undid


Also found in: Thesaurus, Legal, Encyclopedia, Wikipedia.

un·did

 (ŭn-dĭd′)
v.
Past tense of undo.

undid

(ʌnˈdɪd)
vb
the past tense of undo

un•do

(ʌnˈdu)

v.t. -did, -done, -do•ing.
1. to reverse the doing of.
2. to repair or erase: to undo the damage.
3. to bring to ruin; destroy.
4. to unfasten or unlatch.
5. to untie.
[before 900]
un•do′a•ble, adj.
Translations

undo

(anˈduː) past tense unˈdid (-ˈdid) : past participle unˈdone (-ˈdan) verb
1. to unfasten or untie. Could you undo the knot in this string?
2. to reverse, or destroy, the effect of. The evil that he did can never be undone.
unˈdoing noun
(the cause of) ruin or disaster. Gambling was his undoing.
unˈdone (-ˈdan) adjective
(of work, a task etc) not done, or not finished. I don't like going to bed leaving jobs/work undone.
References in classic literature ?
Two or three times, and more, Hepzibah repeated his name, without result; till, thinking her brother's sleep unwontedly profound, she undid the door, and entering, found the chamber vacant.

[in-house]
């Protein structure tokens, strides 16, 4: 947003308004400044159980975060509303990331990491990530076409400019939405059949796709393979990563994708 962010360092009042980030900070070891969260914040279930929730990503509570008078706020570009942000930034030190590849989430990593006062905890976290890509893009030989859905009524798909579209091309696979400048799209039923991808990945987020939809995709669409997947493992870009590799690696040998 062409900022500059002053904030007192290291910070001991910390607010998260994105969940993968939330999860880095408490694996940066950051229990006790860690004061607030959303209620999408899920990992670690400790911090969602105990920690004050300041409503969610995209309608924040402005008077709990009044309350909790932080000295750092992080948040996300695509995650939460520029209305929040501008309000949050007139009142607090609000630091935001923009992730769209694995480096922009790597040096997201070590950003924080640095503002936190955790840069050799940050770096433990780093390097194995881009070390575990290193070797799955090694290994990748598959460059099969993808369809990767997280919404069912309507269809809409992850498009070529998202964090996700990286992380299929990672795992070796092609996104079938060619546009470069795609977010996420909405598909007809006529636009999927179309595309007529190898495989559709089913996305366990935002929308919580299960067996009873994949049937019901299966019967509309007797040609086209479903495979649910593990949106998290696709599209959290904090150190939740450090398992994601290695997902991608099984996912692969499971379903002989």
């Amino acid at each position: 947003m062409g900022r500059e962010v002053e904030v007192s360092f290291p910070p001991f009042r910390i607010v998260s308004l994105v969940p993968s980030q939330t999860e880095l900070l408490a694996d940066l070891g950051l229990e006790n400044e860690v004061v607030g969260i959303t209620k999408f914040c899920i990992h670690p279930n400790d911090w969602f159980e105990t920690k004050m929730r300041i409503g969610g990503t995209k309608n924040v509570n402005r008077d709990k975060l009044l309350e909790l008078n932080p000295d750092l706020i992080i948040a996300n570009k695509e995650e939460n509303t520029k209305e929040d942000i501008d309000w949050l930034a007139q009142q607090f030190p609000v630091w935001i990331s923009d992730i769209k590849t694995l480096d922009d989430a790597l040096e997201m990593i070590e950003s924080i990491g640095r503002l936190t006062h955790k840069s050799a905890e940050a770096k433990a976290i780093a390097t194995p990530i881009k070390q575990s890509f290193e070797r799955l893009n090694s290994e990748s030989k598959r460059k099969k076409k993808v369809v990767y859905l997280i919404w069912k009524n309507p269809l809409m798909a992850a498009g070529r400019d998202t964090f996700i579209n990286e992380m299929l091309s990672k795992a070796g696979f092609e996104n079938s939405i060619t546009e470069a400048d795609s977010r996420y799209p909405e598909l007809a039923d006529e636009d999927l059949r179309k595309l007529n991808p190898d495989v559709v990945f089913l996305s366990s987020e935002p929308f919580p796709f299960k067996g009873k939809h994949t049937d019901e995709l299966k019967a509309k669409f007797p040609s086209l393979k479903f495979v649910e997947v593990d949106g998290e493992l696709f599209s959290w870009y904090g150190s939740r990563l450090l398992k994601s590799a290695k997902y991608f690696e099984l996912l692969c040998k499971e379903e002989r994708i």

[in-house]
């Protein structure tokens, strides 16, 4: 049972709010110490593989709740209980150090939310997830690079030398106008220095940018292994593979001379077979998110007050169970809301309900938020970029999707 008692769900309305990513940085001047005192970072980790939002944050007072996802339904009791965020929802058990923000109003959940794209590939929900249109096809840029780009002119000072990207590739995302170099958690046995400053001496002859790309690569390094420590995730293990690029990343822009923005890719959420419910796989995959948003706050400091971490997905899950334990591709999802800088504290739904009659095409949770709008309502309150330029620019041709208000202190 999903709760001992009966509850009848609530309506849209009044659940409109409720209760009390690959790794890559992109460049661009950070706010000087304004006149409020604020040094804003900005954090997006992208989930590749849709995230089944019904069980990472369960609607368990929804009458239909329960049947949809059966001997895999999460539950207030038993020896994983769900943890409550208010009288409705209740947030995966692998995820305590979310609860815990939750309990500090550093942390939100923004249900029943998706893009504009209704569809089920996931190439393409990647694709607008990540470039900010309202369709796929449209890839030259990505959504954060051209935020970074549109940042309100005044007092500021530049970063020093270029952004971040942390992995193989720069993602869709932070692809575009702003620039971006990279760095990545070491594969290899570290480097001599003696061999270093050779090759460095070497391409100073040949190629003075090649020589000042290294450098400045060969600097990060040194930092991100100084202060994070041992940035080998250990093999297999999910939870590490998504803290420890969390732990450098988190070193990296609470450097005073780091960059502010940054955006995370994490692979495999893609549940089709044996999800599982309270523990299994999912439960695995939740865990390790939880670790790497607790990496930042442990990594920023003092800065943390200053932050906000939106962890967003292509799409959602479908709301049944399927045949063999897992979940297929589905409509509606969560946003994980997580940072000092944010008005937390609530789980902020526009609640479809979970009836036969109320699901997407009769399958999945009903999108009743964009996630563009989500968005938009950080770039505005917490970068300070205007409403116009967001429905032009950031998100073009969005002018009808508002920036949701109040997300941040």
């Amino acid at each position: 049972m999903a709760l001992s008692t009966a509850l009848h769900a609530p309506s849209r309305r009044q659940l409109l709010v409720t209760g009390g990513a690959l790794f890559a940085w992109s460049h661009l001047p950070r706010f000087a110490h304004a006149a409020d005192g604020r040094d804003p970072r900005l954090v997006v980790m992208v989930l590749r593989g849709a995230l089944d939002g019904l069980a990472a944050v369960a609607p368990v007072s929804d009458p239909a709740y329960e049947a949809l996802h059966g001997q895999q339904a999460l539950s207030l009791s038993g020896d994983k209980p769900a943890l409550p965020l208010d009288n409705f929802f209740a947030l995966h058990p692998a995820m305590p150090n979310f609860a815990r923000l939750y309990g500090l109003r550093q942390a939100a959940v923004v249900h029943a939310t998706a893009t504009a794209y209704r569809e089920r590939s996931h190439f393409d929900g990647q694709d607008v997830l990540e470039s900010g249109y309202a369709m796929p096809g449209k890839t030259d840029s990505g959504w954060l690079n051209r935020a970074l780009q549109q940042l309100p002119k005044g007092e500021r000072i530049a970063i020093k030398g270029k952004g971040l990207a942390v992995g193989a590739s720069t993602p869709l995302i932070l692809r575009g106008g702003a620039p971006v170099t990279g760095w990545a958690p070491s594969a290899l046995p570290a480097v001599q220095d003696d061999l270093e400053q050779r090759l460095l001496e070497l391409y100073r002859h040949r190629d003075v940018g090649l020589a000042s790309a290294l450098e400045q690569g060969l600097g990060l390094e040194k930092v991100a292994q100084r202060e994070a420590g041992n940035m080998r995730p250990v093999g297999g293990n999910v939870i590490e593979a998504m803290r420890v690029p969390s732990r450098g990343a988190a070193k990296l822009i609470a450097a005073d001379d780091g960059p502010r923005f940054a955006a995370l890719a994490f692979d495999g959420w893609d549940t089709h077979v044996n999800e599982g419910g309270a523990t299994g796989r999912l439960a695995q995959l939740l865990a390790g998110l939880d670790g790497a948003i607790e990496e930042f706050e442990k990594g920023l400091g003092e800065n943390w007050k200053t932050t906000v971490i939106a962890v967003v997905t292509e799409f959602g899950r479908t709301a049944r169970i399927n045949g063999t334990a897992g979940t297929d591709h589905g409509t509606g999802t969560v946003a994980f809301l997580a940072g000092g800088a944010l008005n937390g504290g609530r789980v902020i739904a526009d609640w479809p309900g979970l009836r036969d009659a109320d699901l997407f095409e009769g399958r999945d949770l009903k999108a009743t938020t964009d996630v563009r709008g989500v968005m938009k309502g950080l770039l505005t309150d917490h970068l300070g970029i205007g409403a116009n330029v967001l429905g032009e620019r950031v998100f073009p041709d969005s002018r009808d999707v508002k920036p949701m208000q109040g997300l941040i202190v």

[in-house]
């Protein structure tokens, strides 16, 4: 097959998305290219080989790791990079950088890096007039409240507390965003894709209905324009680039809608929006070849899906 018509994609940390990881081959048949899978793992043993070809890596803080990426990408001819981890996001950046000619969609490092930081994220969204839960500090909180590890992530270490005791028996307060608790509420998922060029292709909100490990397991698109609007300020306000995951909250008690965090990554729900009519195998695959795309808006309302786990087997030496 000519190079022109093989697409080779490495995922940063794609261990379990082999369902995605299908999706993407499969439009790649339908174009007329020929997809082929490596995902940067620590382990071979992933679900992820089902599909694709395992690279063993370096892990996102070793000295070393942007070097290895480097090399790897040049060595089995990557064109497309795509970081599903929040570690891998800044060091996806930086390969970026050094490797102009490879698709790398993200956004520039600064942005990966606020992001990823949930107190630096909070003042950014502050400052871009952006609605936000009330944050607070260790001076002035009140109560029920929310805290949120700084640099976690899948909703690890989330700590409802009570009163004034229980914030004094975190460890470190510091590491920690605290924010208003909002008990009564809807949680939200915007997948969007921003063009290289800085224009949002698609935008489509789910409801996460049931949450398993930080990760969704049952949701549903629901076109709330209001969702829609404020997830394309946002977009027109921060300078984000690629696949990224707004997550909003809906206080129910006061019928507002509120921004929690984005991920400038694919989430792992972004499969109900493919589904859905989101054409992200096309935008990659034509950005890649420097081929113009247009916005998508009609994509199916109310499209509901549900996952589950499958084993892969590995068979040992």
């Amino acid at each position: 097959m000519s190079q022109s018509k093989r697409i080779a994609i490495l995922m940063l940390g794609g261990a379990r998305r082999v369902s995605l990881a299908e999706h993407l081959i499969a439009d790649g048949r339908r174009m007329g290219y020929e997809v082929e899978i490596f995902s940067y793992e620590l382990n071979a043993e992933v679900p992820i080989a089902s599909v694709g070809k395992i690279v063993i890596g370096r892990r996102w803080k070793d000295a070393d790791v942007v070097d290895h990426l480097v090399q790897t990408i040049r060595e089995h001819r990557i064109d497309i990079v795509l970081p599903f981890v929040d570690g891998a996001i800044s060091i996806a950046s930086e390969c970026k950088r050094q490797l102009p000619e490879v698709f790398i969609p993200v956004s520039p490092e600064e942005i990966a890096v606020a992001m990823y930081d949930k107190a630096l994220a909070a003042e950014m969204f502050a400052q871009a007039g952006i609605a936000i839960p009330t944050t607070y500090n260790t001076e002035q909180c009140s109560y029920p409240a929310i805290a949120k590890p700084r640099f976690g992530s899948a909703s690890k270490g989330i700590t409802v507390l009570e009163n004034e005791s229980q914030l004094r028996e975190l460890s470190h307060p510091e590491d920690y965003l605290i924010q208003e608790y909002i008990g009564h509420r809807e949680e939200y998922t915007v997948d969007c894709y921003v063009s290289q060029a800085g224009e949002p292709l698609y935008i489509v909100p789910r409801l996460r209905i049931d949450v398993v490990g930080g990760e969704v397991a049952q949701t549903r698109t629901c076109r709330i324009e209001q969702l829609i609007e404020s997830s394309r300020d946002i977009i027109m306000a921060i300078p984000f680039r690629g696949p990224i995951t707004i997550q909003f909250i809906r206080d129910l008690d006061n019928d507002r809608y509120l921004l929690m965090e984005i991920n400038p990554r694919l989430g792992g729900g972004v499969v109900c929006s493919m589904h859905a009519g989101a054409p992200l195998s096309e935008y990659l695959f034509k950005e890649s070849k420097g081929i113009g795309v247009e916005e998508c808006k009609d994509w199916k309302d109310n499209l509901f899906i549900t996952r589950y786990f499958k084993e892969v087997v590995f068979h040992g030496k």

Attiring himself with as much care as if it had been for public worship, and precisely in the same manner, he stole softly down the staircase, undid the door, and issued forth.
It took no inconsiderable perseverance to arouse the inmates; but at last the respectable proprietor appeared, and undid the door.
Then I undid the mat, and he looked on the child, and laughed aloud.
Then the Prince, taking a bunch of copper keys from his pocket, undid the great double locks.
Reuben, a dark-brow'd and black-bearded Israelite, obeyed her summons, with a torch in his hand; undid the outward door of the house, and conducting Gurth across a paved court, let him out through a wicket in the entrance-gate, which he closed behind him with such bolts and chains as would well have become that of a prison.
However, he undid the chains by the help of magic, and took care of the Prince until he recovered and became strong enough to travel.
Tod turned his back towards the bed, and undid the window.
It is true that, in order to see if it was strong and fit to stand a cut, he drew his sword and gave it a couple of slashes, the first of which undid in an instant what had taken him a week to do.